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Why do neglect and abuse persist in some of America’s nursing homes?

Why do neglect and abuse persist in some of America’s nursing homes?

Picture of Trudy  Lieberman
Jack Taylor/Getty Images
Jack Taylor/Getty Images

The story is an old one and never seems to change – the shame of America’s nursing homes.

After Hurricane Irma hit Florida in early September, nursing homes once again were in the news for delivering questionable care. This time, Florida and national media reported that 12 residents, some as old as 99, died at the Rehabilitation Center at Hollywood Hills because the facility lost power, a portable cooling system malfunctioned, and those who died succumbed to the intense heat. The response in Florida was swift – the kind of reaction I’ve seen repeated over the decades whenever serious lapses in care have resulted in horrific deaths for the most helpless and vulnerable Americans.

Florida Sen. Bill Nelson labeled the deaths “‘an inexcusable tragedy’ and called on authorities to get to the bottom of it.” The Hollywood Police Department and the health care and elder protection service administrators began investigations. The state Agency for Health Care Administration froze new admissions. The mayor of Miami-Dade "said he would pursue local legislation requiring generators strong enough to operate air conditioners at government-subsidized senior housing if state lawmakers don’t act.” He added that the process of evacuating elderly sick residents “is too daunting” after a severe hurricane hits. “It’s much easier to provide logistics for refueling generators than it is to provide care for tens of thousands of people,” he explained.  Duh!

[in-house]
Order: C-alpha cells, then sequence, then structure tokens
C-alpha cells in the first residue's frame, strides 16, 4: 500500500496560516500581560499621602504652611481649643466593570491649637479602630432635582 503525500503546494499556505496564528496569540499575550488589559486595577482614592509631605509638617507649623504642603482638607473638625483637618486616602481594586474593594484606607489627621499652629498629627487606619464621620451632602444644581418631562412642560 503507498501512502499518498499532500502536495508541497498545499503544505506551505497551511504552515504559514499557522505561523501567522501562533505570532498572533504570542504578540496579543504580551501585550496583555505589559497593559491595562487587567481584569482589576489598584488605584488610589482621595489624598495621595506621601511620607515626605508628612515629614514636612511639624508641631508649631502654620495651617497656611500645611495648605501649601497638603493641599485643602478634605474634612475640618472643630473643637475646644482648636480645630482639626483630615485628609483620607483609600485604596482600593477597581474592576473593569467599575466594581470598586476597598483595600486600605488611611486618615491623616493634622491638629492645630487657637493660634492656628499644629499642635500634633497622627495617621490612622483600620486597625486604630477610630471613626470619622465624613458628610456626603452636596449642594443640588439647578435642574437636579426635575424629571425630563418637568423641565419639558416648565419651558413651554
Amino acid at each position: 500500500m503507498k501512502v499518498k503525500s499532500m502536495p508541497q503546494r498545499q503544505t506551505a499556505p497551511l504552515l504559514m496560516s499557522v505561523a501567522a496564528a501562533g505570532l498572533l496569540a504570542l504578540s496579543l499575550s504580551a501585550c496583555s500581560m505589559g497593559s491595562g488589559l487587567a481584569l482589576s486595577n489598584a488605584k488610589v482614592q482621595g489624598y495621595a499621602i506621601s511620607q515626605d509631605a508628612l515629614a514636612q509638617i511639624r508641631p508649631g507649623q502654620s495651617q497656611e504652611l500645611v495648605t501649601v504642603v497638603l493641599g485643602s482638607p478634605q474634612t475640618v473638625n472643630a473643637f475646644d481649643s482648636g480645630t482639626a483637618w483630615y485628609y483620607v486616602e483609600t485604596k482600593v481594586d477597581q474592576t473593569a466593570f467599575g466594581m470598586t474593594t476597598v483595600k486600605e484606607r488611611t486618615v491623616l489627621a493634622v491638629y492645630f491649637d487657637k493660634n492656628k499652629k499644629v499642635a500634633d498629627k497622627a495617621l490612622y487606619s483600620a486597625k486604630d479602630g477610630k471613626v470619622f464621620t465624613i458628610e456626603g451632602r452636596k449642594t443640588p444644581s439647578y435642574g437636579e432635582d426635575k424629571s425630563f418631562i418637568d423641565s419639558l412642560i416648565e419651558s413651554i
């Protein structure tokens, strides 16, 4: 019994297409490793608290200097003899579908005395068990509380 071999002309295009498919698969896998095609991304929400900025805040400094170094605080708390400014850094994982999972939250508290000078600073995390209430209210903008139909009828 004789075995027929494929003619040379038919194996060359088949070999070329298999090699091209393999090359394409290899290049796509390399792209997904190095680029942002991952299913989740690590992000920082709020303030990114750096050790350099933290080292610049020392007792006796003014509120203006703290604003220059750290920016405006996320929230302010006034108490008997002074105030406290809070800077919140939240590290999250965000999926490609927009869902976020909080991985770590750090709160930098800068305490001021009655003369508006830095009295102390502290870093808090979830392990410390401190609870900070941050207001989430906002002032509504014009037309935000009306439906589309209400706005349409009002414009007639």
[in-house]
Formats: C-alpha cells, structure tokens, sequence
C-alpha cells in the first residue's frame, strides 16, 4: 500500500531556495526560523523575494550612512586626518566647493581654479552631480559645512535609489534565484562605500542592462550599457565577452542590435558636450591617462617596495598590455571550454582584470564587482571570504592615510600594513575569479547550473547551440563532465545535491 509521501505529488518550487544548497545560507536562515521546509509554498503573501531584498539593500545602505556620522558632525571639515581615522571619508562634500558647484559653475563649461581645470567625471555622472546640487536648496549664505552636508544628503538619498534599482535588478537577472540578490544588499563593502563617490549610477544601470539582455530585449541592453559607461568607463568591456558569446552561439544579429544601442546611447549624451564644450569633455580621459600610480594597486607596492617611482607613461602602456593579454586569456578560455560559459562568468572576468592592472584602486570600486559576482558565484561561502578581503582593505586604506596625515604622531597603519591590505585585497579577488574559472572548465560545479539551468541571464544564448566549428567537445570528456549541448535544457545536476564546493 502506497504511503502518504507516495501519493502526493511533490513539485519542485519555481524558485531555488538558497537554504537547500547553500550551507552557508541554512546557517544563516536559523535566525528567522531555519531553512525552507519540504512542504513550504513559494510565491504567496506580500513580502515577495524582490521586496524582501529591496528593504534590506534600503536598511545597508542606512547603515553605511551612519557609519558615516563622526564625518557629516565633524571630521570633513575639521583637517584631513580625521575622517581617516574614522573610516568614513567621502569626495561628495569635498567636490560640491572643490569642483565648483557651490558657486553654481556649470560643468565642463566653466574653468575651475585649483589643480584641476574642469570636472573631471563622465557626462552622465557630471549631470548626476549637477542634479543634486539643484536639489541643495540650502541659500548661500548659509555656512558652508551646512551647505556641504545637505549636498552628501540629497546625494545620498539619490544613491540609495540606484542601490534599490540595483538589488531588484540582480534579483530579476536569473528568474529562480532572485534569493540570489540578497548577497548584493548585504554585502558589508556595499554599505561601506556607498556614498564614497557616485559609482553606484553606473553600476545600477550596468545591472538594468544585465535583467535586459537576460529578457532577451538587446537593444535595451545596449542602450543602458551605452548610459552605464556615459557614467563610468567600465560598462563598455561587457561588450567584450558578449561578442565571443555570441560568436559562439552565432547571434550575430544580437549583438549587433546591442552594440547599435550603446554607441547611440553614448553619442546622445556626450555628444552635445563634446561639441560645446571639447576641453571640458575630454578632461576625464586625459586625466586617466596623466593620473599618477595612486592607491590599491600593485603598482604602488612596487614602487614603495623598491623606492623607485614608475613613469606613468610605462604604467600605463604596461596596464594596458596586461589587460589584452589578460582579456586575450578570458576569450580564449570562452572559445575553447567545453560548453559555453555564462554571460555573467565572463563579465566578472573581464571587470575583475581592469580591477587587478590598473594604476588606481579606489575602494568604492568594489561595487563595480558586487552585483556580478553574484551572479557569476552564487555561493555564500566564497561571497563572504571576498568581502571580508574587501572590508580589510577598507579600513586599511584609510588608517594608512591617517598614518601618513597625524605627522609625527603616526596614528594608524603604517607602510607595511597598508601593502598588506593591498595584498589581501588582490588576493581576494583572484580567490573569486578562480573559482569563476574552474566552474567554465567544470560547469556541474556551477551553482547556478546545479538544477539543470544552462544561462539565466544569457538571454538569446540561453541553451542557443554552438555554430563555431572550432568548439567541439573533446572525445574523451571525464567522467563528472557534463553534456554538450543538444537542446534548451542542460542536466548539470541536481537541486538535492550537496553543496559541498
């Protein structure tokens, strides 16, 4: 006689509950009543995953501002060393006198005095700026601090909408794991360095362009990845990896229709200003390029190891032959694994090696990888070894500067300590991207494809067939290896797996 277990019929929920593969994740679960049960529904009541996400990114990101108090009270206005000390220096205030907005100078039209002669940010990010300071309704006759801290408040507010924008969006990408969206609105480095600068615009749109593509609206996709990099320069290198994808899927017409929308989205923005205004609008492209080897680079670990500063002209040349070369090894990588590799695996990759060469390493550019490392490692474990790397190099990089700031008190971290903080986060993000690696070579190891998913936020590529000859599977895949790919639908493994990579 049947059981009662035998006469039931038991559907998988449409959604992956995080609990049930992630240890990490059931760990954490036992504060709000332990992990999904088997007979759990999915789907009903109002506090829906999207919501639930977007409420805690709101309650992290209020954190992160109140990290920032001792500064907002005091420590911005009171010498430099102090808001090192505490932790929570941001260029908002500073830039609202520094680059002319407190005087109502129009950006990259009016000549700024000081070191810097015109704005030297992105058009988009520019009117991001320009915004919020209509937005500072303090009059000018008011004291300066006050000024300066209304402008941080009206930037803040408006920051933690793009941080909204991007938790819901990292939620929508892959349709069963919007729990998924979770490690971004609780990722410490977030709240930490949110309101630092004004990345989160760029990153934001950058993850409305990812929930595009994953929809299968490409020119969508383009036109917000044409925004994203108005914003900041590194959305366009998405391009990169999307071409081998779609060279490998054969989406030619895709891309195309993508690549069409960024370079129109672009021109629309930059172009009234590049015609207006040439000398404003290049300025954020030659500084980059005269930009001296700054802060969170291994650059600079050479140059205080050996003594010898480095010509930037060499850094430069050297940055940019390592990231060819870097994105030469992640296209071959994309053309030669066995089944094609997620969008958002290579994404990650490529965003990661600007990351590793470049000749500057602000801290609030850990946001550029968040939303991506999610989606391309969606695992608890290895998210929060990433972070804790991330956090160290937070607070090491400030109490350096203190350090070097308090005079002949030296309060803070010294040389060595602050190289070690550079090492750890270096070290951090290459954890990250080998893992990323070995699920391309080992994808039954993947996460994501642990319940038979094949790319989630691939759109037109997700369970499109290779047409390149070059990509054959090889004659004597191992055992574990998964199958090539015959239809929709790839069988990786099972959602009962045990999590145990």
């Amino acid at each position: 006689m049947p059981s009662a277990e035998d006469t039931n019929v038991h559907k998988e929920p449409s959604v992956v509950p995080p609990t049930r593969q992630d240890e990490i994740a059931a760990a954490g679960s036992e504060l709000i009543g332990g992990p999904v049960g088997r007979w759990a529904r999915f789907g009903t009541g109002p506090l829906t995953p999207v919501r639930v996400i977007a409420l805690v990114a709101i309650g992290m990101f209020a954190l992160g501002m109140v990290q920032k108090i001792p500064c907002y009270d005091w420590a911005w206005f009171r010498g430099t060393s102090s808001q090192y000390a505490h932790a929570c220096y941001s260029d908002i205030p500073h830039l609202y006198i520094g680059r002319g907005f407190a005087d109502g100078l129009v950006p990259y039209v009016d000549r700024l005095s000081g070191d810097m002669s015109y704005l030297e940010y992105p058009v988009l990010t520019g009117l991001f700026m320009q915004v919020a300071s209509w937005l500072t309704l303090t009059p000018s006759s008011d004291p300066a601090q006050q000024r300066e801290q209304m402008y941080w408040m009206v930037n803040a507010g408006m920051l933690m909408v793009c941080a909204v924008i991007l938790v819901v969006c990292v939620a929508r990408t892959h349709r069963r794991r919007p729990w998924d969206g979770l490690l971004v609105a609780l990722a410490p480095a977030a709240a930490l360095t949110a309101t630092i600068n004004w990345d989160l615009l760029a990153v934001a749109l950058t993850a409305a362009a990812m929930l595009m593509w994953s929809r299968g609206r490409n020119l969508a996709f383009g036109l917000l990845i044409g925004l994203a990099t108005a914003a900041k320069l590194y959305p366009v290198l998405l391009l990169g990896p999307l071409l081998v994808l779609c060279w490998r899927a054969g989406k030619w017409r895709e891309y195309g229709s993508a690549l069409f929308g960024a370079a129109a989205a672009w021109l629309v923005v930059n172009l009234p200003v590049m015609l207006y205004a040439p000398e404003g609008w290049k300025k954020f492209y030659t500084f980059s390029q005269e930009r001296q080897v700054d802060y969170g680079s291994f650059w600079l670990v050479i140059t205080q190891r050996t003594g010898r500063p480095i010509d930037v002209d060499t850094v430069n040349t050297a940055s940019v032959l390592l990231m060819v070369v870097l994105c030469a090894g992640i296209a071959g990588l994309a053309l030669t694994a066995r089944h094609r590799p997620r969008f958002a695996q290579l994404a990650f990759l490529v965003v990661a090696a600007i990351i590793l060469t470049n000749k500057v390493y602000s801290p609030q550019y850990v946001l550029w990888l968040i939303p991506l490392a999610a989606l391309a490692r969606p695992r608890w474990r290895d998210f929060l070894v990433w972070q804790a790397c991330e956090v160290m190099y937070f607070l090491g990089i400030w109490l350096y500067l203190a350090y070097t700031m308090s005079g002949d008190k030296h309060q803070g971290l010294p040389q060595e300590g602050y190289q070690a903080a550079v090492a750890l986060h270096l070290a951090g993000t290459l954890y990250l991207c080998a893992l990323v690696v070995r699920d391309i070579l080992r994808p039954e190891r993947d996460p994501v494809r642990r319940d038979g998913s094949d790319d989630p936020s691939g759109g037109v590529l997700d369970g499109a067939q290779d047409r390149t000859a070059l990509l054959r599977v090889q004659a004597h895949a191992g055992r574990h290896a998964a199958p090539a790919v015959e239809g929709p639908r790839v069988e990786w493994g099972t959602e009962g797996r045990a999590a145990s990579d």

Gov. Rick Scott weighed in, too. He called on emergency workers to check all nursing homes and assisted living facilities and ordered an investigation into what he called an “unfathomable” situation. He said he was “demanding answers” and ordered new rules requiring facilities to buy generator capacity by Nov. 15.  Yes, that’s the same Gov. Scott who after taking office in 2011 significantly rolled back oversight of the industry and cut the number of hours of direct care given to residents. He also halved the number of inspections at assisted living facilities that give specialty care and signed bills that gave greater protection from lawsuits to owners of nursing homes and assisted living facilities. As the Tampa Bay Times and Miami Herald reported, Scott’s Agency for Health Care Administration last year paid $22,000 for redaction software to strike critical words from state inspection reports that residents’ families use to check on the quality of care given their loved ones.  In other words, the state wanted to keep them in the dark about bad care.